Thursday, 25 April, 2024

The State Of Constitutional Commissions

Kushal Pokharel


While the nation marked the 4th constitution day on Friday, there are few things to rejoice but many to contemplate. This day can be taken as an opportunity to reflect upon the accomplishments made so far and the future direction that needs to be taken to institutionalise federalism. First, the pace of implementing the constitution has remained rather sluggish. Second, the question of political ownership of the new constitution has started to emerge in the public discourse. Third, controversies surrounding the functioning of the newly formed three levels of government have appeared. For instance, the issue of jurisdiction of Federal, Provincial and Local government has become a major bone of contention though the constitution has categorically laid out the rights and responsibilities of all the three tiers.
Undoubtedly, drafting a constitution through the constituent assembly is a great accomplishment in the history of Nepal’s civil and political movement. Having said that, public expectations to see the constitutional provisions translated into action has not been adequately addressed.
Among the various progressive provisions in the Federal Democratic Republican Constitution of Nepal, 2015, the establishment of separate commissions to promote the welfare of the socio-economically marginalised and disadvantaged communities received much appreciation. Perhaps, the expectation was that social justice would be promoted through the work of these commissions in the new political setup and none of the community members would feel discriminated. Even the fundamental rights section of the constitution clearly mentions Right to Social Justice, Right to Social Security, Right of Women, Right of Dalit for empowering the socio-economically backward and marginalised communities.
The significance of granting a constitutional status to this commission indicates the priority of the nation to address the pertinent issues of social inclusion and justice. However, four years after the promulgation of a new constitution, the process of establishing these commissions has remained sluggish. While some of them haven’t been formed yet, even those already formed are also not in full shape. In fact, some commissions have only got chairperson but not other members. Sadly, a few chiefs of the commissions have already stepped down citing various reasons. Hence, the overall scenario looks pretty dismal though such commissions were envisioned as a instrument of uprooting structural discrimination prevailing in Nepal for ages.
As per Part 27 of the constitution, 7 Constitutional Commissions ( CCs) (most of them are new) to be formed include: National Women Commission, National Dalit Commission, National Inclusion Commission, Madhesi Commission, Tharu Commission, Muslim Commission and Indigenous and Ethnic Commission. These commissions are primarily mandated to undertake study on the pertinent issues being faced by the particular ethnic group including gender. However, in the absence of adequate human resources as well as financial constraints, the CCs have become almost non-functional.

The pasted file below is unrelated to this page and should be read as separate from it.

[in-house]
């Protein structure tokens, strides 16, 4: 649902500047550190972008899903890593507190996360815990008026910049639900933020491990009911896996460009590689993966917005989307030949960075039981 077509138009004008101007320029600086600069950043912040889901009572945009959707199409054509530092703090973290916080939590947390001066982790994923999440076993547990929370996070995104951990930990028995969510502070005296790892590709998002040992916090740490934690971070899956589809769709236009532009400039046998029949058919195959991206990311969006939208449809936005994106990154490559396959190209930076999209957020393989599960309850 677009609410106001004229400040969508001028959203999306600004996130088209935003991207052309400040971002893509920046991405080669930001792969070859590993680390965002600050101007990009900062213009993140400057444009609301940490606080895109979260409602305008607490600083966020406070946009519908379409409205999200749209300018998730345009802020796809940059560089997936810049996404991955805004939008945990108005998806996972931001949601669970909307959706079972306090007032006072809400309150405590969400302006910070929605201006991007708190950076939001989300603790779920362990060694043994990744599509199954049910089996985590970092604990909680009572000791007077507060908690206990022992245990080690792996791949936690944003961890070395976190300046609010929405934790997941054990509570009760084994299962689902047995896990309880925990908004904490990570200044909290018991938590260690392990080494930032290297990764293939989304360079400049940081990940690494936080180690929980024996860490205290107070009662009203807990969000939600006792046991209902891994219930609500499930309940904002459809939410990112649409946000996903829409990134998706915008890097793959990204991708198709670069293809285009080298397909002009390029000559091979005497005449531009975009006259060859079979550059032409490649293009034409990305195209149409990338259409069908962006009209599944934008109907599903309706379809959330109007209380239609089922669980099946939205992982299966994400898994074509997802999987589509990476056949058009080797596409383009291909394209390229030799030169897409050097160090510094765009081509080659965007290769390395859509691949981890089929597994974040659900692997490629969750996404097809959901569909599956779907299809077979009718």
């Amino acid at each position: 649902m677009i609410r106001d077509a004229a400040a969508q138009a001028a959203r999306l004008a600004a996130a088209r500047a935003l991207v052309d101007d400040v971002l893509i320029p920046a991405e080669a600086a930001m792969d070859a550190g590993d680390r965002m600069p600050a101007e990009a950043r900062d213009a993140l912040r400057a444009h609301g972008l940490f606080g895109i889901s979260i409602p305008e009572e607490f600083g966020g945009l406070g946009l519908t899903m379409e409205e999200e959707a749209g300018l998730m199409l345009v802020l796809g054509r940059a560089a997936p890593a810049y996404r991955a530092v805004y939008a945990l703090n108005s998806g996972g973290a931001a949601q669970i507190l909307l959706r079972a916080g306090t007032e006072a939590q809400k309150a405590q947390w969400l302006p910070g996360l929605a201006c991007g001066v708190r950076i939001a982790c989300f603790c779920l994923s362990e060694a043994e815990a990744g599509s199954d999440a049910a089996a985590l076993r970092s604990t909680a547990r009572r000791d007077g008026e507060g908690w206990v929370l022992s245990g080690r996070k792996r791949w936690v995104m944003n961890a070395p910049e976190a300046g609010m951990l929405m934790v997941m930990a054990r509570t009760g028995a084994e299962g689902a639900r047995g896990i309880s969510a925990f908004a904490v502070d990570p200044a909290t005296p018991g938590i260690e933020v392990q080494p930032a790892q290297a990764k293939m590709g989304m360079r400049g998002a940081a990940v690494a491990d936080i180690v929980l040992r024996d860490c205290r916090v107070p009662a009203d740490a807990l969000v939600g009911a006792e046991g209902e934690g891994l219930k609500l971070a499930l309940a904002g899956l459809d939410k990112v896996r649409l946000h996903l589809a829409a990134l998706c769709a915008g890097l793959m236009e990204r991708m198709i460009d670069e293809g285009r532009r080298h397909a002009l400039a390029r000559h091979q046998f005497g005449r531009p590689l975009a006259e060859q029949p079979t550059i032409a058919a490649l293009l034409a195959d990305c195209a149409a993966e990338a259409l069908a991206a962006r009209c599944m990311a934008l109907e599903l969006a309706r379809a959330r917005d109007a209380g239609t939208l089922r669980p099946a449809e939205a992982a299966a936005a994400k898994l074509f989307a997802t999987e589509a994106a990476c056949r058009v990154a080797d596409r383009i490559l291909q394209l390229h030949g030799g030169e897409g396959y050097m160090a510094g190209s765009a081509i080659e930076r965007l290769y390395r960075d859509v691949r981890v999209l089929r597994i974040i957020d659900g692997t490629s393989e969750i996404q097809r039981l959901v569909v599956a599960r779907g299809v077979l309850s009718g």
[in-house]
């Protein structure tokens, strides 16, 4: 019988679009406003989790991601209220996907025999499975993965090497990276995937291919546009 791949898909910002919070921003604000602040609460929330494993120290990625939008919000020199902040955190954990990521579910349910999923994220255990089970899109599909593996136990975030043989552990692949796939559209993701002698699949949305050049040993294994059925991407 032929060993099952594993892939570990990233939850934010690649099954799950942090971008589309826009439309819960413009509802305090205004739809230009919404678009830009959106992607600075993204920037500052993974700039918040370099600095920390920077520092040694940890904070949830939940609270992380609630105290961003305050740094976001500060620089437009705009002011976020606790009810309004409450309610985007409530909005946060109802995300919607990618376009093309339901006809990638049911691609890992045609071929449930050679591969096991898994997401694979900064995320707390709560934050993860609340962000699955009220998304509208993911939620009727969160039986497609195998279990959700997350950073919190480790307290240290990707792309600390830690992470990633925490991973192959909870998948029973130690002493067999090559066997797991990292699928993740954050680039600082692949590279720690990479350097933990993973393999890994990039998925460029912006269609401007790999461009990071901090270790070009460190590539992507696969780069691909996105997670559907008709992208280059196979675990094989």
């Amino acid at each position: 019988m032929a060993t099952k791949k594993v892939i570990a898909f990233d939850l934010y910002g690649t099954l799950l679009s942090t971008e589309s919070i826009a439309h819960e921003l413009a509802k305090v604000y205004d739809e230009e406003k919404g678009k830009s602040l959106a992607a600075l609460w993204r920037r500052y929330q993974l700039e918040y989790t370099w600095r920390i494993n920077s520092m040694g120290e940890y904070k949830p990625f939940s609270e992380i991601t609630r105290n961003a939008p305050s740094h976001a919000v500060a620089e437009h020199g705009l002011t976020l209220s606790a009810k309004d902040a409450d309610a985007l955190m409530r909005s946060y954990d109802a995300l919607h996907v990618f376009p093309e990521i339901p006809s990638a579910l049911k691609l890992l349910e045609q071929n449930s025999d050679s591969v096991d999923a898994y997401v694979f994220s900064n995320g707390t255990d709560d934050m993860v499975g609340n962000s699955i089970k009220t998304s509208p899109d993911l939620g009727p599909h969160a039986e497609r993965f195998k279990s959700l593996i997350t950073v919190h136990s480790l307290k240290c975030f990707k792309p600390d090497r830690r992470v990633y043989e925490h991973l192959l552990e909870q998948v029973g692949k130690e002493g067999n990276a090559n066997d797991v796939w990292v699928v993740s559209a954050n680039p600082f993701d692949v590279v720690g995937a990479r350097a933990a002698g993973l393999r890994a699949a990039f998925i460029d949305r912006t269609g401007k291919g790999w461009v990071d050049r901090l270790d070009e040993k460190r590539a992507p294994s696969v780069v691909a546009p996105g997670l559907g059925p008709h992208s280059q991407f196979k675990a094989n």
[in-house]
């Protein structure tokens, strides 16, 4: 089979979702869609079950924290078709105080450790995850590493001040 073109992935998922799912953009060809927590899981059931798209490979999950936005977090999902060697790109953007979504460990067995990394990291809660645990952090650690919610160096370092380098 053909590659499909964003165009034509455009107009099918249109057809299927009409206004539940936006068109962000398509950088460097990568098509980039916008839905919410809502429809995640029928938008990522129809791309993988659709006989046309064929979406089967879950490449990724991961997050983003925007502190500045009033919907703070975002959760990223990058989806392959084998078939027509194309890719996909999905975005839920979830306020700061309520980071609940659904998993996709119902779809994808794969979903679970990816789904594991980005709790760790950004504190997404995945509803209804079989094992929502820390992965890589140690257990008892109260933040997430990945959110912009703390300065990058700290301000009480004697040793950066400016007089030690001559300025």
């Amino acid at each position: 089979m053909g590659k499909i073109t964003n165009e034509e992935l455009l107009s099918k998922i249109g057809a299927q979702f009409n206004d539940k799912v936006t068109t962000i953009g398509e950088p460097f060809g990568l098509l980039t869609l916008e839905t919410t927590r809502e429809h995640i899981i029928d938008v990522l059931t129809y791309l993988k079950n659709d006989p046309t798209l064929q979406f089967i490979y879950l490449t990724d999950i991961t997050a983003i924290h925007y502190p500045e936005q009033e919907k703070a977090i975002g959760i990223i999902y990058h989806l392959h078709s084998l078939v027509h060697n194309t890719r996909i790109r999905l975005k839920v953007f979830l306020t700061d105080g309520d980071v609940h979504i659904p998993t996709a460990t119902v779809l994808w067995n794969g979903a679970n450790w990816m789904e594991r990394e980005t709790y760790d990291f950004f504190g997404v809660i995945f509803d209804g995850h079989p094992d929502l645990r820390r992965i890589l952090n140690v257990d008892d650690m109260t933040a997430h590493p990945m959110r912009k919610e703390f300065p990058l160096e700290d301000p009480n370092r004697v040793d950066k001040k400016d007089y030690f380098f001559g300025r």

Provisioning adequate resources for the effective functioning of CCs have not remained in the priority. As a matter of fact, even the government officials are least interested to get transferred to the office of CCs where there is very limited or almost no business at the moment. In this way, the original idea with which CCs were conceptualised has not been materialised. Without the correction of this course, CCs cannot deliver the tasks as provided in the constitution.
Political interference in appointment of key posts for such commissions has emerged as a grave problem. As stated above, even those who got selected have cited the lack of a conducive environment to perform and stepped down which is indeed an unfortunate situation. The issue has also surfaced in case of other important commissions like the Truth and Reconciliation Commission and Commission of Investigation of Enforced Disappeared Persons. An inadvertent delay in the appointment of officials in these commissions has been observed. Consequently, the task of logically concluding the much hailed Nepal’s peace process has remained unfinished.
It is high time that the Government of Nepal expedite the process of setting up these commissions. In doing so, abiding by the principle of merit and transparency needs to be strictly followed. Similarly, the functional autonomy of the CCs ought to be guaranteed. Based on the recommendation of the CCs, the government should plan strategic intervention in the required areas to uproot the exploitative and divisive tendencies.
Equally crucial will be to disseminate publicly the progress of these commissions. In fact, many people still don’t know of the arrangements pertaining to the CCs in the new constitution. Hence, making the public understand the role of these bodies and openly communicating the progress made will be useful for attaining the desired objectives. During this entire journey, other civil society organisations also need to be consulted for taking feedback to perform better.
(The author is a member of the Social Science and Research Faculty at NIMS College.)